Dickinson College Humanities Program in Norwich

The Creativity Of London At Its Best….

September 20th, 2010 · 1 Comment

Back home it never sounded appealing or entertaining to me to see people run around in less than a 30ft area singing and jumping. Much less did I find the price tags of theater plays appealing, with prices generally starting at $100. Therefore, it is safe to assume that beyond school functions I had never seen a professional theater play in America.

That all changed, however, the minute I landed in London. In England people generally value art and the art of performance itself a lot more than in the United States. In the United States for example a performance always has to be entertaining above all this I feel has lowered the quality of shows. In England the people will continually go see a play even if the ending does not leave you with that warm fuzzy feeling and example of which is Billy Elliot.

My experience with plays here in London began with none other than William Shakespeare’s the Merry Wives of Windsor. It was a very good production, but it did not leave me with a feeling of must go see more plays. My second experience was Les Miserables. This show was not a required viewing by my professor but instead I decided to go with a large group of people from my program. I have always heard such good things about Les Miserables I had to just go see it. What a good decision that was. For only £15 or ($22) I not only got one of the best vocal performances I have ever seen, but I was given a political message throughout the storyline. In just 30 ft of limited space a group of 25 people were able to show me all of that. I was sold on the idea of theatre; I finally understand it and am now so willing to go to more. To this point in time Les Miserables is my favorite play.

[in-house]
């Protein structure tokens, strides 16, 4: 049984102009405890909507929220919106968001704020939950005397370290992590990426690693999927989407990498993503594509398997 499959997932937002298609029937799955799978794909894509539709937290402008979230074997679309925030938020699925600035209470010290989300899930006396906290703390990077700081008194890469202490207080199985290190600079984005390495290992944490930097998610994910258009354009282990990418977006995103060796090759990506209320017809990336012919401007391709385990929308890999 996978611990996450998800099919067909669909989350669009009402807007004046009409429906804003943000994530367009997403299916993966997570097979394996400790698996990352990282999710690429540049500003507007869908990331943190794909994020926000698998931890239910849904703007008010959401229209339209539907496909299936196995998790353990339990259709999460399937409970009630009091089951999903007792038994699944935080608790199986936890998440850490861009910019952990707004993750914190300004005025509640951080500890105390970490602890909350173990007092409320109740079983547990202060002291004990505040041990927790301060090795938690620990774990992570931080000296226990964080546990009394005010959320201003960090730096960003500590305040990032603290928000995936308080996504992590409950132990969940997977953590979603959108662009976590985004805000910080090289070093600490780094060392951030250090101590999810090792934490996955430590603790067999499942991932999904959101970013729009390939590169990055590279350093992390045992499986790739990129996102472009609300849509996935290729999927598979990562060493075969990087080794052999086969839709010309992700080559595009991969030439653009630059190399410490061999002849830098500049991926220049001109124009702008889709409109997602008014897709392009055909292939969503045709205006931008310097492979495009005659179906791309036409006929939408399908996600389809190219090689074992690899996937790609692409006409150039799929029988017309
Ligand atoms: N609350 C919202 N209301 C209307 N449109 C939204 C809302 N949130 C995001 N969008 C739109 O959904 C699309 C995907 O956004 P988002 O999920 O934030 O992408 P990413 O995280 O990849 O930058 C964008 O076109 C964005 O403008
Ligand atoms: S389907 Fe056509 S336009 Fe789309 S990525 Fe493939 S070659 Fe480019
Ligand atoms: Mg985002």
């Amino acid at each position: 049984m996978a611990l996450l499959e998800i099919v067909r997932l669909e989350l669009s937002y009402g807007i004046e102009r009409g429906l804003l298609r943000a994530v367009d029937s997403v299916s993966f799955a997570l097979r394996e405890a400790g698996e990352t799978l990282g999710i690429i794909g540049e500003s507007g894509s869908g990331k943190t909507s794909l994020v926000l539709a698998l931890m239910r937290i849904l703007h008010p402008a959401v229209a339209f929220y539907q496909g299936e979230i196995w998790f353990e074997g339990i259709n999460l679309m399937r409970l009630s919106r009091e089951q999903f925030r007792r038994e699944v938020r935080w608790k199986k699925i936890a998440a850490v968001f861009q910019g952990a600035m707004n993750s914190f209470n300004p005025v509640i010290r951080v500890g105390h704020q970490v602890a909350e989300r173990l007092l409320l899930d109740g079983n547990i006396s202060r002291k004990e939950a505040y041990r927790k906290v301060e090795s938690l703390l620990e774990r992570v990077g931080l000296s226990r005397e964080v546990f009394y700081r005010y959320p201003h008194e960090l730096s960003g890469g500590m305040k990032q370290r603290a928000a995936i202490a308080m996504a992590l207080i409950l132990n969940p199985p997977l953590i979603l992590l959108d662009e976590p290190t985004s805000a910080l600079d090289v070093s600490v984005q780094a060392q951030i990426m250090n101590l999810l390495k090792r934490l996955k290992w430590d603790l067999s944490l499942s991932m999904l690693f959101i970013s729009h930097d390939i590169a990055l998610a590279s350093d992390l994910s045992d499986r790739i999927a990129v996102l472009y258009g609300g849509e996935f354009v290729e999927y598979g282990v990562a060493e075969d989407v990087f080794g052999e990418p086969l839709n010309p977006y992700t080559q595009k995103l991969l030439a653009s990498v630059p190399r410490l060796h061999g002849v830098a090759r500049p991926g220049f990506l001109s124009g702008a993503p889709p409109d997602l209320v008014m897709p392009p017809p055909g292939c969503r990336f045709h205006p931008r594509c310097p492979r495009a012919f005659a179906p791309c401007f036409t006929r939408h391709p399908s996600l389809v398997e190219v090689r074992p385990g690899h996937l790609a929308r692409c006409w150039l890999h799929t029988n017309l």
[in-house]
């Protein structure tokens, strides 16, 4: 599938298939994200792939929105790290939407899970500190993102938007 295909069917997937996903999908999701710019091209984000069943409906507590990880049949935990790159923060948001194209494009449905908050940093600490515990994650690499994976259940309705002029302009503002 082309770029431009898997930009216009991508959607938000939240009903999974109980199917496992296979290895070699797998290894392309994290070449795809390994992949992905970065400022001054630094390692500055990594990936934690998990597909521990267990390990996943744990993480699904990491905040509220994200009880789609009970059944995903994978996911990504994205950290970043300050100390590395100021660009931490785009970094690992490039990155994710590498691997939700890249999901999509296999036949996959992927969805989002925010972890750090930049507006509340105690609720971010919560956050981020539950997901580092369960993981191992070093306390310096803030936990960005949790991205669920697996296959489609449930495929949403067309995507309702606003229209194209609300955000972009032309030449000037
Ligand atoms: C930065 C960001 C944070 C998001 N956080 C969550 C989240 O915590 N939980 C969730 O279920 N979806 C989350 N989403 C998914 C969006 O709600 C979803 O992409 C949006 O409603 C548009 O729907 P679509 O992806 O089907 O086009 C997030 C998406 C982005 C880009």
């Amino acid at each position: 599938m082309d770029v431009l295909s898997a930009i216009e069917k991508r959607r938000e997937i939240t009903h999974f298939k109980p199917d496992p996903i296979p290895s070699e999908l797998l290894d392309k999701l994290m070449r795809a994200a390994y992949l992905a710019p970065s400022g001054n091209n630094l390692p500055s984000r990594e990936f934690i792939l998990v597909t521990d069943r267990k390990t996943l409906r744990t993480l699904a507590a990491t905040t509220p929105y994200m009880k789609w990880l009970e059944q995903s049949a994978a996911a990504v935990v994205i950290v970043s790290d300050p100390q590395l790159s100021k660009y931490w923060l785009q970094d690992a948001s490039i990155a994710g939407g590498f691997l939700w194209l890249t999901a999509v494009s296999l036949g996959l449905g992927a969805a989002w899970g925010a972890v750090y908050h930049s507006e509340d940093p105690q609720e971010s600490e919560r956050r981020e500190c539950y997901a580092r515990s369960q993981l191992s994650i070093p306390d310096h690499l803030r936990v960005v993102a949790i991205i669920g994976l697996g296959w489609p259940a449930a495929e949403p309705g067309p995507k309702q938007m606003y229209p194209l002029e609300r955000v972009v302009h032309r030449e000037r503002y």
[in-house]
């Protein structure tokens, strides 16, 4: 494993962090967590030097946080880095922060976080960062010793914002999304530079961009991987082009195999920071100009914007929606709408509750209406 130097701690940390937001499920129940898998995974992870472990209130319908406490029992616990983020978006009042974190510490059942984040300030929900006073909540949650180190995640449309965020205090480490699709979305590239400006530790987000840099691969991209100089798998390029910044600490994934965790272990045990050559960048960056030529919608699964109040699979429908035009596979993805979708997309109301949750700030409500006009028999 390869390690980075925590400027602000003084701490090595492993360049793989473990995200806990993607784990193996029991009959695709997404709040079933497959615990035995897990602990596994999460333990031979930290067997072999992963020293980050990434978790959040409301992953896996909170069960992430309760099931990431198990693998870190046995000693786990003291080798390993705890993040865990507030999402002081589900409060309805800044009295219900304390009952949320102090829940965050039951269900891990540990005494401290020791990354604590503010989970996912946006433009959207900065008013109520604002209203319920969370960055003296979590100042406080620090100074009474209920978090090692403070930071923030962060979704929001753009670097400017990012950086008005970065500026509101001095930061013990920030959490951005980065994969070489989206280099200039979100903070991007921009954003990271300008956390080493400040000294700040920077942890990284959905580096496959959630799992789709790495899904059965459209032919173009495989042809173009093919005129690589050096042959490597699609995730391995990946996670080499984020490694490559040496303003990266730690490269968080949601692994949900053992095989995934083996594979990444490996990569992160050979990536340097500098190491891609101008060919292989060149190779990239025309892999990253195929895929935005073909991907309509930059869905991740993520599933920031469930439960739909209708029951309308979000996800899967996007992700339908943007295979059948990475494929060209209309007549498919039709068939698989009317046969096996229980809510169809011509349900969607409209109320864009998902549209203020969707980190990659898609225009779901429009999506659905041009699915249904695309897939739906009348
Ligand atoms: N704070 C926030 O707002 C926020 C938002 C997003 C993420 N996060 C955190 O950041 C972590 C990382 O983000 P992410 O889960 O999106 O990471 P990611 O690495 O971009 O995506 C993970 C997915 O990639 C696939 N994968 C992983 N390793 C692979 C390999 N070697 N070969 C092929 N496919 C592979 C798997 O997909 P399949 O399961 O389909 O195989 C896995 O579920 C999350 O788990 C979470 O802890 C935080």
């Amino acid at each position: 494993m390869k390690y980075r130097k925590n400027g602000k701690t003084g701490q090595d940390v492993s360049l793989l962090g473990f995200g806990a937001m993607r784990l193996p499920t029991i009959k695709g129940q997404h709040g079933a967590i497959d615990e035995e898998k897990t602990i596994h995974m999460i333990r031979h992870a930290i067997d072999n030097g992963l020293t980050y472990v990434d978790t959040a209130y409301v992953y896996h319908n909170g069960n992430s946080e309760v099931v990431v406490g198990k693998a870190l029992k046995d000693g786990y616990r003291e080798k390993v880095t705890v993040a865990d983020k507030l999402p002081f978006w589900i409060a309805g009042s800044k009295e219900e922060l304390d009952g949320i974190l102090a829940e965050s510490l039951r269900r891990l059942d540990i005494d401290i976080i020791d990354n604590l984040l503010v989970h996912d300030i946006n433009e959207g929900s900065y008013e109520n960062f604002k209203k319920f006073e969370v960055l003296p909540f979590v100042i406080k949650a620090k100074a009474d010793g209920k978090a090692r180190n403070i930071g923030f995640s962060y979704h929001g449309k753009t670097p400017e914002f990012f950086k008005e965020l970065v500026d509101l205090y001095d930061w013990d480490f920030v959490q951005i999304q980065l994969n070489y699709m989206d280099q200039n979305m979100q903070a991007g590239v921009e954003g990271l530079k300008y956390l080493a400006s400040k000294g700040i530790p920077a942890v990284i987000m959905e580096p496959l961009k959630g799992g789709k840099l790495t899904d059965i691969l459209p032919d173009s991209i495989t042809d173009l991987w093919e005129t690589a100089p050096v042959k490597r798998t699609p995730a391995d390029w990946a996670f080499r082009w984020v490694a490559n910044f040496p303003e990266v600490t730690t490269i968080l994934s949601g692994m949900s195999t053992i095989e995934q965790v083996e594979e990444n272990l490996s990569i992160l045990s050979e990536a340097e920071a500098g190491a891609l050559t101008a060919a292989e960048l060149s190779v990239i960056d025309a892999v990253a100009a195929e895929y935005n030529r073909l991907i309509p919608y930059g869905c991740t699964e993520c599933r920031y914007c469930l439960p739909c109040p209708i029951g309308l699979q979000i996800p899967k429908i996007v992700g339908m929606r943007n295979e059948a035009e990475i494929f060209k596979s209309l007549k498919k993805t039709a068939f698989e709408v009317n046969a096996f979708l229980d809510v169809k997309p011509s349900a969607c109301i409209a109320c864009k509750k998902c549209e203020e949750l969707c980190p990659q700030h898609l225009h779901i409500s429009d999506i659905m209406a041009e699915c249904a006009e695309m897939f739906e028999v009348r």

After this show the group switched gears and went to see a show called 39 Steps; which although it was set in the time period leading up to World War II it turned out to be a comedy. The cast of this show was only a whopping 4 people. Props were limited and the space even smaller than before. These people, however, were able to not only make me laugh but make it seem that they had gone to the country side, on a train, in a manor, and in an apartment. It was amazing, the creativity of such a production. The last show we have seen was The Habit of Art, this show like the one before was also a comedy. The organization of the show was a play within a play, like a behind the scenes movie. The messages from the show and social commentary were surprisingly dead on with what I believe. If there is one thing these shows have taught me is to definitely be willing to go to performances that are little known because sometimes they will be some the best times you’ll have.

The last aspect I noted in all these viewings was the type of audience they all have. Unlike America since the price of shows in London are significantly more accessible the class range of people who attend is astronomically different than back home. I also saw more of the younger generations attend shows here rather than the typical Grandma taking their kids to the show. The only type of people I didn’t notice, which could have been a result of bad observations on my part, was people of non-british backgrounds.

Overall my experience with the theatre in London has been extremely positive and I only look forward to expand my horizons by possibly going to see Operas like La Boheme.

Tags: 2010 Jamie